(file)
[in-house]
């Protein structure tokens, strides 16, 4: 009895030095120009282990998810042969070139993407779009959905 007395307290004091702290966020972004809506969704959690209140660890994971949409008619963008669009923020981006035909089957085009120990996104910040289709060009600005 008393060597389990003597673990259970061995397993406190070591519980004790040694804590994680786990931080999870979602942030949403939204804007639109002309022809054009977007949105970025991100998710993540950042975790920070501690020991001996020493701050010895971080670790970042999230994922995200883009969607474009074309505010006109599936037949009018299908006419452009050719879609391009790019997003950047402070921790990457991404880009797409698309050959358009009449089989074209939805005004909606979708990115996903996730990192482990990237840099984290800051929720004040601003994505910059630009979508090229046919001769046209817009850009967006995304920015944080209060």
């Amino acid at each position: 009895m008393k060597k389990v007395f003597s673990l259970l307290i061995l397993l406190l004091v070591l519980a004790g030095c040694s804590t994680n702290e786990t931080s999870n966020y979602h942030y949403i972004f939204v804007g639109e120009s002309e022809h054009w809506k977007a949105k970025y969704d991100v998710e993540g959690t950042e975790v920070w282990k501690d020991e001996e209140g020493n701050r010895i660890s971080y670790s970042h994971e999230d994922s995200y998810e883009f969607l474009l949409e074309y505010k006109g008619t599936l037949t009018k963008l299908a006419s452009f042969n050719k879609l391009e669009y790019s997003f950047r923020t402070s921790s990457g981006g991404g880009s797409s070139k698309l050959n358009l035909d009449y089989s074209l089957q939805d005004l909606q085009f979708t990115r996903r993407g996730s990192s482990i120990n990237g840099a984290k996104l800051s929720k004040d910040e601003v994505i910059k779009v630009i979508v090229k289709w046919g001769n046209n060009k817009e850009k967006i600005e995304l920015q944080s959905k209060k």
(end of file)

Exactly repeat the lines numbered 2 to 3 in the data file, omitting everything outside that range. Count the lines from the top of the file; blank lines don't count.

């Protein structure tokens, strides 16, 4: 009895030095120009282990998810042969070139993407779009959905 007395307290004091702290966020972004809506969704959690209140660890994971949409008619963008669009923020981006035909089957085009120990996104910040289709060009600005 008393060597389990003597673990259970061995397993406190070591519980004790040694804590994680786990931080999870979602942030949403939204804007639109002309022809054009977007949105970025991100998710993540950042975790920070501690020991001996020493701050010895971080670790970042999230994922995200883009969607474009074309505010006109599936037949009018299908006419452009050719879609391009790019997003950047402070921790990457991404880009797409698309050959358009009449089989074209939805005004909606979708990115996903996730990192482990990237840099984290800051929720004040601003994505910059630009979508090229046919001769046209817009850009967006995304920015944080209060």
């Amino acid at each position: 009895m008393k060597k389990v007395f003597s673990l259970l307290i061995l397993l406190l004091v070591l519980a004790g030095c040694s804590t994680n702290e786990t931080s999870n966020y979602h942030y949403i972004f939204v804007g639109e120009s002309e022809h054009w809506k977007a949105k970025y969704d991100v998710e993540g959690t950042e975790v920070w282990k501690d020991e001996e209140g020493n701050r010895i660890s971080y670790s970042h994971e999230d994922s995200y998810e883009f969607l474009l949409e074309y505010k006109g008619t599936l037949t009018k963008l299908a006419s452009f042969n050719k879609l391009e669009y790019s997003f950047r923020t402070s921790s990457g981006g991404g880009s797409s070139k698309l050959n358009l035909d009449y089989s074209l089957q939805d005004l909606q085009f979708t990115r996903r993407g996730s990192s482990i120990n990237g840099a984290k996104l800051s929720k004040d910040e601003v994505i910059k779009v630009i979508v090229k289709w046919g001769n046209n060009k817009e850009k967006i600005e995304l920015q944080s959905k209060k």